Post-Brexit Calm Doesn’t Bode Well For Gold

By Bryan Rich 

July 18, 2016, 4:00pm EST

We left off last week taking a look at some key charts to watch.  U.S. stocks closed just off of record highs, after printing five consecutive new record highs during the week.  The last time that happened, in 1998, the S&P 500 went on to climb 50% over the next two years.

While U.S. stocks have technically broken out, both Japanese and German stocks look poised to follow.  Japanese stocks were closed overnight for holiday, but open tonight positioned to break the year’s downtrend.  And German stocks are quickly approaching the breakout of a declining trend too.

As we’ve discussed, stock performance in this environment is huge for preserving and/or building confidence.  And the U.S. stock market is the global barometer for sentiment.

With that, if we look at the VIX (where uncertainty is most clearly expressed by market participants), that measure is looking tame — only three weeks following the big Brexit vote.  And given the events in Turkey over the weekend, and the escalating global terrorism, the VIX (or the fear in markets) appears to be driven mainly, at this stage, by the prospects for financial crisis. Which is now pricing in  little concern.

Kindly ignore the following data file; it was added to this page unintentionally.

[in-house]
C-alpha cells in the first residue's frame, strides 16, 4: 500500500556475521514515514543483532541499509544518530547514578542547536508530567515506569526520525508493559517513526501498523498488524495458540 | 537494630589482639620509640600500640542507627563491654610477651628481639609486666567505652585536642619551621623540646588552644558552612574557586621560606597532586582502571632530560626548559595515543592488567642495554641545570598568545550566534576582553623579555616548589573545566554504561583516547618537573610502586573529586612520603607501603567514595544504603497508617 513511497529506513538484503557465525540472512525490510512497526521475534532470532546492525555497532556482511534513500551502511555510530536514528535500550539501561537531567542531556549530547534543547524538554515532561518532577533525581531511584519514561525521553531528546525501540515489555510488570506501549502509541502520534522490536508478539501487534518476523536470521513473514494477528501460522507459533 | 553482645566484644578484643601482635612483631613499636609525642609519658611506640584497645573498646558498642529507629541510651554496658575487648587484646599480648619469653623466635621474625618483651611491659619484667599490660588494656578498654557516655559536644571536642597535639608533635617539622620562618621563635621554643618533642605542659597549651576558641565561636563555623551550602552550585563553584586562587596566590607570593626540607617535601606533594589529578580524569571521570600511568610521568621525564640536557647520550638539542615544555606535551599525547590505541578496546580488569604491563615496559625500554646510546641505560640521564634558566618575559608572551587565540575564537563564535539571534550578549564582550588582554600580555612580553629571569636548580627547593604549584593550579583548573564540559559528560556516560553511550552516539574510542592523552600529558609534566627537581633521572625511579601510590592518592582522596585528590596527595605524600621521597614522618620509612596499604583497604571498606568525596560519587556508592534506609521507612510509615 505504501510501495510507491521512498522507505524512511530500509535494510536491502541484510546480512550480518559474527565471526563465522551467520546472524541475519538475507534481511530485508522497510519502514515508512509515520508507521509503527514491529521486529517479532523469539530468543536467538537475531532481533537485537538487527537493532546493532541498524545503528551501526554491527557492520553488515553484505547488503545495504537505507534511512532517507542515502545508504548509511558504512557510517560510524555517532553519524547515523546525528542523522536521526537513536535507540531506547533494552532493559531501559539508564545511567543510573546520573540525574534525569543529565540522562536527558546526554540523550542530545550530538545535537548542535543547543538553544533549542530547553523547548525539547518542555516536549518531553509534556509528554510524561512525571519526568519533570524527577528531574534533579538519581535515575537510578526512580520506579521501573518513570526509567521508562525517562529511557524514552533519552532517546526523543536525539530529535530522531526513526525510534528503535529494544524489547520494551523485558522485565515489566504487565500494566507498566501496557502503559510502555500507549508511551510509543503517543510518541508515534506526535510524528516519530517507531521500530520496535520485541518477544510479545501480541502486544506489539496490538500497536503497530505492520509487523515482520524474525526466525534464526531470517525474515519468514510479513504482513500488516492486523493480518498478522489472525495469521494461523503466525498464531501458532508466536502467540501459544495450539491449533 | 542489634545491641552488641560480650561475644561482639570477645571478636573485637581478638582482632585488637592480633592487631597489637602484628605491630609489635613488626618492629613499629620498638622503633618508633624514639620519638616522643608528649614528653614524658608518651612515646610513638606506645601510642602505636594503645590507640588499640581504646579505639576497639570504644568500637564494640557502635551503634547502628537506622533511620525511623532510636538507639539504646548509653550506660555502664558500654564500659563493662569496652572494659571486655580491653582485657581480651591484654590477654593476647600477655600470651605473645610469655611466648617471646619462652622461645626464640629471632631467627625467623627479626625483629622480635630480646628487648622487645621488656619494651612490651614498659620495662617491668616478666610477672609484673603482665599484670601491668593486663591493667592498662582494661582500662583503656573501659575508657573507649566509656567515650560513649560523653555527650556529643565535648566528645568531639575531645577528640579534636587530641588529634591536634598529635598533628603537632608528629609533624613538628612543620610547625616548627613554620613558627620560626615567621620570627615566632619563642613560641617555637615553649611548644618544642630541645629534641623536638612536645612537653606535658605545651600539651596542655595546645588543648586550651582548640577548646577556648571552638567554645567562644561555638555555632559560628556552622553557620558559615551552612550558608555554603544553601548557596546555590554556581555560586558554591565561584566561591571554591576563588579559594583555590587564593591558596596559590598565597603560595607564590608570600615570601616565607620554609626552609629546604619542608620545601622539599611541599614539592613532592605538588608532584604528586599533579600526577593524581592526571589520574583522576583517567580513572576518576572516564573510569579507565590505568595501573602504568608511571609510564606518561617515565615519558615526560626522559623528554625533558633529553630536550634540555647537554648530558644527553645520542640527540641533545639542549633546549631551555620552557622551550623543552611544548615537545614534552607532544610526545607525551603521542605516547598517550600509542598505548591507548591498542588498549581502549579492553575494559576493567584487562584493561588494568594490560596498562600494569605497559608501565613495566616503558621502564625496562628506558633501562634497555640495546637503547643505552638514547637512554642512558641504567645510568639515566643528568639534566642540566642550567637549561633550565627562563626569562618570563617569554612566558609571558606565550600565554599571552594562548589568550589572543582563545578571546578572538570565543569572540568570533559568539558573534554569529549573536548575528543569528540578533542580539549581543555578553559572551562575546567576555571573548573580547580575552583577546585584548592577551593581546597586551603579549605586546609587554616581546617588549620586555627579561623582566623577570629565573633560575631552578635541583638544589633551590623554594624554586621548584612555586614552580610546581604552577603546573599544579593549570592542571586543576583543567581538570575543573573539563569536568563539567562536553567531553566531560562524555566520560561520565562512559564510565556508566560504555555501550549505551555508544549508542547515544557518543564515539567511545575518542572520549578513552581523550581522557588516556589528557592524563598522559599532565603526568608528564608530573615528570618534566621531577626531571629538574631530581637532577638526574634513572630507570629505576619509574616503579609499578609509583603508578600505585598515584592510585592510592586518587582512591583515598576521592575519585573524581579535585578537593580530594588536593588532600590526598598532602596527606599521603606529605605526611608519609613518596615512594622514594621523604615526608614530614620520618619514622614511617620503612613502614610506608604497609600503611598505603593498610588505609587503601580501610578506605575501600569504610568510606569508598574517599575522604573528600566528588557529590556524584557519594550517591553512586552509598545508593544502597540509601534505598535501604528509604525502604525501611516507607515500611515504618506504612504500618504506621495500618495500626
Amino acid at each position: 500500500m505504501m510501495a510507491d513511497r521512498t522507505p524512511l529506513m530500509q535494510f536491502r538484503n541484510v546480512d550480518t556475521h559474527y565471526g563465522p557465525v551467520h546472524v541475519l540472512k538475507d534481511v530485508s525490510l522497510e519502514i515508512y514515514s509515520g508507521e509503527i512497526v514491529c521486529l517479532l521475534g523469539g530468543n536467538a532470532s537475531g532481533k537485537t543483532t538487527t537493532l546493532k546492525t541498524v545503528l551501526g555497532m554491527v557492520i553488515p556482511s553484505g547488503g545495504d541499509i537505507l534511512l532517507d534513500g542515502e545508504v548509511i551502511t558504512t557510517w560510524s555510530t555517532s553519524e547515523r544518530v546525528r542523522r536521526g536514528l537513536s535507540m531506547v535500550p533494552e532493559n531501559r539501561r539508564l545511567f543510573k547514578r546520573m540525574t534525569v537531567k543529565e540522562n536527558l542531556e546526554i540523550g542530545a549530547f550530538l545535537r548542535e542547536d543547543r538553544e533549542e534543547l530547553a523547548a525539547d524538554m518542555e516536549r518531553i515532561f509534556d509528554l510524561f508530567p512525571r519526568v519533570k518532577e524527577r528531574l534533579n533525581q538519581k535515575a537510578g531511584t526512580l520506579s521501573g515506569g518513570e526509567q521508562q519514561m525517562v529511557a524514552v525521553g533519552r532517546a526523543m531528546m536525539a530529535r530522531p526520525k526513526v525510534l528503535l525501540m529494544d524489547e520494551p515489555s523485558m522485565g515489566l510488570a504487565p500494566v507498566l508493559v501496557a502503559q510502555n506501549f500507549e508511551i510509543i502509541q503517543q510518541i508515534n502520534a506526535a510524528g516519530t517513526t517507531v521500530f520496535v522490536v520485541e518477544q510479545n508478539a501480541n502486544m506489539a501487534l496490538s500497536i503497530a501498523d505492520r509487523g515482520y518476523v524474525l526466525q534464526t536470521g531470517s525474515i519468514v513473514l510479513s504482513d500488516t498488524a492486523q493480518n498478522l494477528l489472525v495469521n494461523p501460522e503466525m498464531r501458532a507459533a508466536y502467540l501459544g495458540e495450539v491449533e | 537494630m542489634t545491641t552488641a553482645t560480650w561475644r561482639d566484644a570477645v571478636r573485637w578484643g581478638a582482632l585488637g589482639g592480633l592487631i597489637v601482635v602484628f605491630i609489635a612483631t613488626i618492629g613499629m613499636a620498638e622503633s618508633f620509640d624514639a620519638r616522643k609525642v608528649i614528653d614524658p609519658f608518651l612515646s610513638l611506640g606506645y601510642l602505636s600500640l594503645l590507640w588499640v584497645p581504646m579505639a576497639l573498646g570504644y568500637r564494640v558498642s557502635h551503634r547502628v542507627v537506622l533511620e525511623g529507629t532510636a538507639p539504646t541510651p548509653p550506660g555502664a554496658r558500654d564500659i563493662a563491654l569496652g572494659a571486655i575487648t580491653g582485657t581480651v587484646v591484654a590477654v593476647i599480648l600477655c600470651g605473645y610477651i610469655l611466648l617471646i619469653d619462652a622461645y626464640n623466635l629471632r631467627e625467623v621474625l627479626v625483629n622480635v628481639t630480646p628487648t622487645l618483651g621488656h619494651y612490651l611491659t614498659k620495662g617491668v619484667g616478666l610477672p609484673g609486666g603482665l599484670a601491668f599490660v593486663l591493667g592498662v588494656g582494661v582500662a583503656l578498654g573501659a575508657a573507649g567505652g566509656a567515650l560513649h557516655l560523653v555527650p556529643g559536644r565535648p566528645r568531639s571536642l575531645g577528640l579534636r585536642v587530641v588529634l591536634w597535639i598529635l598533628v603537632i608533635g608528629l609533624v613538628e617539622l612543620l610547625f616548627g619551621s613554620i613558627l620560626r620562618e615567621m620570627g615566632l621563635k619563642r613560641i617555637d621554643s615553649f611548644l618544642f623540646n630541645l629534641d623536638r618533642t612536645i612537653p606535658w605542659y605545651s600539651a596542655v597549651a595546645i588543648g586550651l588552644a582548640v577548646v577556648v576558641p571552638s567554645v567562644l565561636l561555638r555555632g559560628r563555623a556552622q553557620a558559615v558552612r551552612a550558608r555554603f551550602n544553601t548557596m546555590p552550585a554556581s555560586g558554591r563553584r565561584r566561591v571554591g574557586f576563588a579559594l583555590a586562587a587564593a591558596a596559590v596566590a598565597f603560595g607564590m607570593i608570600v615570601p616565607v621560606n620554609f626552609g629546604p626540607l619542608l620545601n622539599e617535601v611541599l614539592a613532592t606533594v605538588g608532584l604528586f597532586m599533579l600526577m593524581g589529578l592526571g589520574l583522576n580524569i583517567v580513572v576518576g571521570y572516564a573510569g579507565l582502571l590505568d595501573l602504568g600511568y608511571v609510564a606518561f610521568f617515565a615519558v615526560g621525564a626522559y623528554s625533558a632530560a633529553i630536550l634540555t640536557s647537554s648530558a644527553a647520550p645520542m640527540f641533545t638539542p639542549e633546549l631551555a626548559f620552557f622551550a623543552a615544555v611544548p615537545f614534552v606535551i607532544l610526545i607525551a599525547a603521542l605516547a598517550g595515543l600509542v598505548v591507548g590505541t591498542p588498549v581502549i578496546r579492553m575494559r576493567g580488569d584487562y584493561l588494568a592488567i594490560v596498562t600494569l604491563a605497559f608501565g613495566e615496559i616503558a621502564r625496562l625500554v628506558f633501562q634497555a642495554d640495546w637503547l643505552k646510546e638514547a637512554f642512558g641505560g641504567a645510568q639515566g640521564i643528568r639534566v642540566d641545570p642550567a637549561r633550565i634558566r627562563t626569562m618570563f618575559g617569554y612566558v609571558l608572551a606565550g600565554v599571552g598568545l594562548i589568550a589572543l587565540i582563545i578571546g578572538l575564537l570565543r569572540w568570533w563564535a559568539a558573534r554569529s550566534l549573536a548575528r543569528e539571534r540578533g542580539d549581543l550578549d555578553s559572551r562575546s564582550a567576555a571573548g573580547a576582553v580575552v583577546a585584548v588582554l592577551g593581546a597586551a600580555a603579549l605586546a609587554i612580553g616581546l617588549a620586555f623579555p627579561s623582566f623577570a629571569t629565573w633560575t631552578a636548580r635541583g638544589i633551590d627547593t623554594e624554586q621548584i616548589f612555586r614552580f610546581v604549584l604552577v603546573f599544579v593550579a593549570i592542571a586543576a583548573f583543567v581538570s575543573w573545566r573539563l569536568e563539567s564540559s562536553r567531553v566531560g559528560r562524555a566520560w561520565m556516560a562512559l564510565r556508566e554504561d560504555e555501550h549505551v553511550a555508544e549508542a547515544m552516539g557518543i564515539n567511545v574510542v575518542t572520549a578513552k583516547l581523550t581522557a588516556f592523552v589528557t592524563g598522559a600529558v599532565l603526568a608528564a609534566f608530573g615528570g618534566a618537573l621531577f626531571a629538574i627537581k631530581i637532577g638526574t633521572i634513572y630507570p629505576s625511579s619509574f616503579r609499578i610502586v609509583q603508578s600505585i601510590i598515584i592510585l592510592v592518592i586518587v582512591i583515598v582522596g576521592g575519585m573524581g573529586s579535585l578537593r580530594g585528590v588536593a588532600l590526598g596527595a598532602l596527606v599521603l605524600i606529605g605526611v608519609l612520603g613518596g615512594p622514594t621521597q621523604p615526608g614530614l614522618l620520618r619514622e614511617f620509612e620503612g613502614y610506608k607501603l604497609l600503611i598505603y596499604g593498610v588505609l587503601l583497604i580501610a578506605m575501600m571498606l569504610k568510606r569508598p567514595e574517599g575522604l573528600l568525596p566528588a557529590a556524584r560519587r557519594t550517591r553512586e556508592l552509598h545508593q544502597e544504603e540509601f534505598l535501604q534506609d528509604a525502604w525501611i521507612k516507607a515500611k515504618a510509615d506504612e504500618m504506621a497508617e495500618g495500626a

Sources: Billionaire’s Portfolio, Reuters

Lower fear and uncertainty doesn’t bode well for the gold rebound.  You can see in the chart below, gold trades into the top of this declining trend channel.  If Japanese and German stocks break out of the downtrend (i.e. bullish), gold will stay IN the downtrend (i.e. bearish).


Sources: Billionaire’s Portfolio, Reuters

The European Central Bank meets this week.  Given that the UK’s central bank took a pass on more action last week, and given the ECB has already upped the ante on monetary stimulus earlier this year, we should expect Draghi and company to stand pat.  But remember, the positive that may come from the Brexit vote is that it may finally get the politicians off of their hands on fiscal stimulus.  It’s already brewing in Japan.

With Draghi taking the stage on Thursday for his post-meeting press conference, it would not be surprising for him to focus on the need for fiscal stimulus in Europe.  Europe’s biggest threat is the anti-EU sentiment.  Big spending packages in Europe could be the antidote.

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